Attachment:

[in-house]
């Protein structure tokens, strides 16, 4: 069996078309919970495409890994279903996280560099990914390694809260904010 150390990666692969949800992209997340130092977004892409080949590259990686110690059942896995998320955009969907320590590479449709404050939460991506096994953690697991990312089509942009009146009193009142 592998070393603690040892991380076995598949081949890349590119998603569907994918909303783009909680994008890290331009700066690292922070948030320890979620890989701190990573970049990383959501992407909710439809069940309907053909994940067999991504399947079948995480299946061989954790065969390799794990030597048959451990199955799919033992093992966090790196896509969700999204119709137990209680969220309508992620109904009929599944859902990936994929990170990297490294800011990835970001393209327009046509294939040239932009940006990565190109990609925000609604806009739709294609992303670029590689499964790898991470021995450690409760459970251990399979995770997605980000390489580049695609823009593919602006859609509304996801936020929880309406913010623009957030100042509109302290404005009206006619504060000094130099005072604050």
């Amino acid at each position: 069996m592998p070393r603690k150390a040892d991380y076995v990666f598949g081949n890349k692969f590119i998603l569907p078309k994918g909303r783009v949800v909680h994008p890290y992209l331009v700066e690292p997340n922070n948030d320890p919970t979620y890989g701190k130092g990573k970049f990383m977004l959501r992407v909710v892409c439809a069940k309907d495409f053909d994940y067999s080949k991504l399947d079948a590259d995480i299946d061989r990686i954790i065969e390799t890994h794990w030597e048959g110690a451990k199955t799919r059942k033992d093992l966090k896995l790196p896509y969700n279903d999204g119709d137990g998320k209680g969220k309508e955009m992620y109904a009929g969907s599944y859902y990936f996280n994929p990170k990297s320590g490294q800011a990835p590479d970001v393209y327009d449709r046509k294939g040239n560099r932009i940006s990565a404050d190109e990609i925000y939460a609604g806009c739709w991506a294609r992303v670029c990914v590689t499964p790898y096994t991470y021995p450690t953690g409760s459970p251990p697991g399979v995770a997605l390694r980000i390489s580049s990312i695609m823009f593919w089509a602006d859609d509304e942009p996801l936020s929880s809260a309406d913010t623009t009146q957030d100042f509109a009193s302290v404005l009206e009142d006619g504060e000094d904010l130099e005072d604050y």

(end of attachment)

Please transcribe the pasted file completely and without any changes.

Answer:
[in-house]
């Protein structure tokens, strides 16, 4: 069996078309919970495409890994279903996280560099990914390694809260904010 150390990666692969949800992209997340130092977004892409080949590259990686110690059942896995998320955009969907320590590479449709404050939460991506096994953690697991990312089509942009009146009193009142 592998070393603690040892991380076995598949081949890349590119998603569907994918909303783009909680994008890290331009700066690292922070948030320890979620890989701190990573970049990383959501992407909710439809069940309907053909994940067999991504399947079948995480299946061989954790065969390799794990030597048959451990199955799919033992093992966090790196896509969700999204119709137990209680969220309508992620109904009929599944859902990936994929990170990297490294800011990835970001393209327009046509294939040239932009940006990565190109990609925000609604806009739709294609992303670029590689499964790898991470021995450690409760459970251990399979995770997605980000390489580049695609823009593919602006859609509304996801936020929880309406913010623009957030100042509109302290404005009206006619504060000094130099005072604050």
């Amino acid at each position: 069996m592998p070393r603690k150390a040892d991380y076995v990666f598949g081949n890349k692969f590119i998603l569907p078309k994918g909303r783009v949800v909680h994008p890290y992209l331009v700066e690292p997340n922070n948030d320890p919970t979620y890989g701190k130092g990573k970049f990383m977004l959501r992407v909710v892409c439809a069940k309907d495409f053909d994940y067999s080949k991504l399947d079948a590259d995480i299946d061989r990686i954790i065969e390799t890994h794990w030597e048959g110690a451990k199955t799919r059942k033992d093992l966090k896995l790196p896509y969700n279903d999204g119709d137990g998320k209680g969220k309508e955009m992620y109904a009929g969907s599944y859902y990936f996280n994929p990170k990297s320590g490294q800011a990835p590479d970001v393209y327009d449709r046509k294939g040239n560099r932009i940006s990565a404050d190109e990609i925000y939460a609604g806009c739709w991506a294609r992303v670029c990914v590689t499964p790898y096994t991470y021995p450690t953690g409760s459970p251990p697991g399979v995770a997605l390694r980000i390489s580049s990312i695609m823009f593919w089509a602006d859609d509304e942009p996801l936020s929880s809260a309406d913010t623009t009146q957030d100042f509109a009193s302290v404005l009206e009142d006619g504060e000094d904010l130099e005072d604050y």